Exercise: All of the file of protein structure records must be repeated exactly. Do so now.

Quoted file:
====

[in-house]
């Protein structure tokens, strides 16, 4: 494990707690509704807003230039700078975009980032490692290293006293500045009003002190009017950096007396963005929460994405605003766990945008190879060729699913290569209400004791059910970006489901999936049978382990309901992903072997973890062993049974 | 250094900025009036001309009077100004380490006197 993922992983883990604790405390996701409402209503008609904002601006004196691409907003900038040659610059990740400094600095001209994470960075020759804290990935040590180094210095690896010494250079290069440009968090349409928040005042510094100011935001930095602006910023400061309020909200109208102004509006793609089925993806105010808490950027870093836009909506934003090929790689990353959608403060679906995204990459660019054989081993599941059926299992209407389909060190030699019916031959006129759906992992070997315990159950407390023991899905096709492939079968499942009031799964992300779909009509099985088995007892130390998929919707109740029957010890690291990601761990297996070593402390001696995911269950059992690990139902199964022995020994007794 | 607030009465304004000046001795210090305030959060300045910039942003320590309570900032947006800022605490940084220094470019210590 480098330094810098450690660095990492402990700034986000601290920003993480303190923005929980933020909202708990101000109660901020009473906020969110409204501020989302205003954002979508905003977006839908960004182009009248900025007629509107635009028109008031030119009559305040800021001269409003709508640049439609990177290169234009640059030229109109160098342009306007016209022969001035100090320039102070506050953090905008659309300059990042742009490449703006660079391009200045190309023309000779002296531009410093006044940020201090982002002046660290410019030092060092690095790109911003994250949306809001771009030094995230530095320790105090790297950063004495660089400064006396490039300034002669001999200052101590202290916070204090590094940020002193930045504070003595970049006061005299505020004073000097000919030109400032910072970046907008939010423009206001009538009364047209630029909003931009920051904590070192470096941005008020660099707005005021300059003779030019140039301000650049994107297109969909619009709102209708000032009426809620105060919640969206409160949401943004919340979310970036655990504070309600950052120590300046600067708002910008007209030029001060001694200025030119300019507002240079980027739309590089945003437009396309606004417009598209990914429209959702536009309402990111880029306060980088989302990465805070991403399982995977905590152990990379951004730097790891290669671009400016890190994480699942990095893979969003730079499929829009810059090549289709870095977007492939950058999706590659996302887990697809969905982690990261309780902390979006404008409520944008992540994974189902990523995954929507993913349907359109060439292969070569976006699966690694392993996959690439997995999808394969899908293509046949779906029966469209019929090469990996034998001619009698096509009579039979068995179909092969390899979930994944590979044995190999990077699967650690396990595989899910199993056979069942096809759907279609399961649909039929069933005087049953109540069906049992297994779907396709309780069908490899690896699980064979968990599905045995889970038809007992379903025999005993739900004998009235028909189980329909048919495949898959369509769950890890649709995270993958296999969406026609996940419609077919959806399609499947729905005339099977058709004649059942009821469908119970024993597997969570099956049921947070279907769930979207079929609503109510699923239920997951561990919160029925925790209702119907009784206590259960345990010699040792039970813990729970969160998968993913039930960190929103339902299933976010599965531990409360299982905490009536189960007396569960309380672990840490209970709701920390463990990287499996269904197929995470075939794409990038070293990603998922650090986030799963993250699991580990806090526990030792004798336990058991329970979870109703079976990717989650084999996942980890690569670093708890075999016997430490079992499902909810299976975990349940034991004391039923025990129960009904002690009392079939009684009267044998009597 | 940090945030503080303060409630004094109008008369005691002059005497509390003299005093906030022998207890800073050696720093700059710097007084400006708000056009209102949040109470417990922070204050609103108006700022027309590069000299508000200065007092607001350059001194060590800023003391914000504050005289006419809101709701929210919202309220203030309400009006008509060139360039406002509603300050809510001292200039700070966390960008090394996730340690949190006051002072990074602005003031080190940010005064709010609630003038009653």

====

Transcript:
[in-house]
């Protein structure tokens, strides 16, 4: 494990707690509704807003230039700078975009980032490692290293006293500045009003002190009017950096007396963005929460994405605003766990945008190879060729699913290569209400004791059910970006489901999936049978382990309901992903072997973890062993049974 | 250094900025009036001309009077100004380490006197 993922992983883990604790405390996701409402209503008609904002601006004196691409907003900038040659610059990740400094600095001209994470960075020759804290990935040590180094210095690896010494250079290069440009968090349409928040005042510094100011935001930095602006910023400061309020909200109208102004509006793609089925993806105010808490950027870093836009909506934003090929790689990353959608403060679906995204990459660019054989081993599941059926299992209407389909060190030699019916031959006129759906992992070997315990159950407390023991899905096709492939079968499942009031799964992300779909009509099985088995007892130390998929919707109740029957010890690291990601761990297996070593402390001696995911269950059992690990139902199964022995020994007794 | 607030009465304004000046001795210090305030959060300045910039942003320590309570900032947006800022605490940084220094470019210590 480098330094810098450690660095990492402990700034986000601290920003993480303190923005929980933020909202708990101000109660901020009473906020969110409204501020989302205003954002979508905003977006839908960004182009009248900025007629509107635009028109008031030119009559305040800021001269409003709508640049439609990177290169234009640059030229109109160098342009306007016209022969001035100090320039102070506050953090905008659309300059990042742009490449703006660079391009200045190309023309000779002296531009410093006044940020201090982002002046660290410019030092060092690095790109911003994250949306809001771009030094995230530095320790105090790297950063004495660089400064006396490039300034002669001999200052101590202290916070204090590094940020002193930045504070003595970049006061005299505020004073000097000919030109400032910072970046907008939010423009206001009538009364047209630029909003931009920051904590070192470096941005008020660099707005005021300059003779030019140039301000650049994107297109969909619009709102209708000032009426809620105060919640969206409160949401943004919340979310970036655990504070309600950052120590300046600067708002910008007209030029001060001694200025030119300019507002240079980027739309590089945003437009396309606004417009598209990914429209959702536009309402990111880029306060980088989302990465805070991403399982995977905590152990990379951004730097790891290669671009400016890190994480699942990095893979969003730079499929829009810059090549289709870095977007492939950058999706590659996302887990697809969905982690990261309780902390979006404008409520944008992540994974189902990523995954929507993913349907359109060439292969070569976006699966690694392993996959690439997995999808394969899908293509046949779906029966469209019929090469990996034998001619009698096509009579039979068995179909092969390899979930994944590979044995190999990077699967650690396990595989899910199993056979069942096809759907279609399961649909039929069933005087049953109540069906049992297994779907396709309780069908490899690896699980064979968990599905045995889970038809007992379903025999005993739900004998009235028909189980329909048919495949898959369509769950890890649709995270993958296999969406026609996940419609077919959806399609499947729905005339099977058709004649059942009821469908119970024993597997969570099956049921947070279907769930979207079929609503109510699923239920997951561990919160029925925790209702119907009784206590259960345990010699040792039970813990729970969160998968993913039930960190929103339902299933976010599965531990409360299982905490009536189960007396569960309380672990840490209970709701920390463990990287499996269904197929995470075939794409990038070293990603998922650090986030799963993250699991580990806090526990030792004798336990058991329970979870109703079976990717989650084999996942980890690569670093708890075999016997430490079992499902909810299976975990349940034991004391039923025990129960009904002690009392079939009684009267044998009597 | 940090945030503080303060409630004094109008008369005691002059005497509390003299005093906030022998207890800073050696720093700059710097007084400006708000056009209102949040109470417990922070204050609103108006700022027309590069000299508000200065007092607001350059001194060590800023003391914000504050005289006419809101709701929210919202309220203030309400009006008509060139360039406002509603300050809510001292200039700070966390960008090394996730340690949190006051002072990074602005003031080190940010005064709010609630003038009653």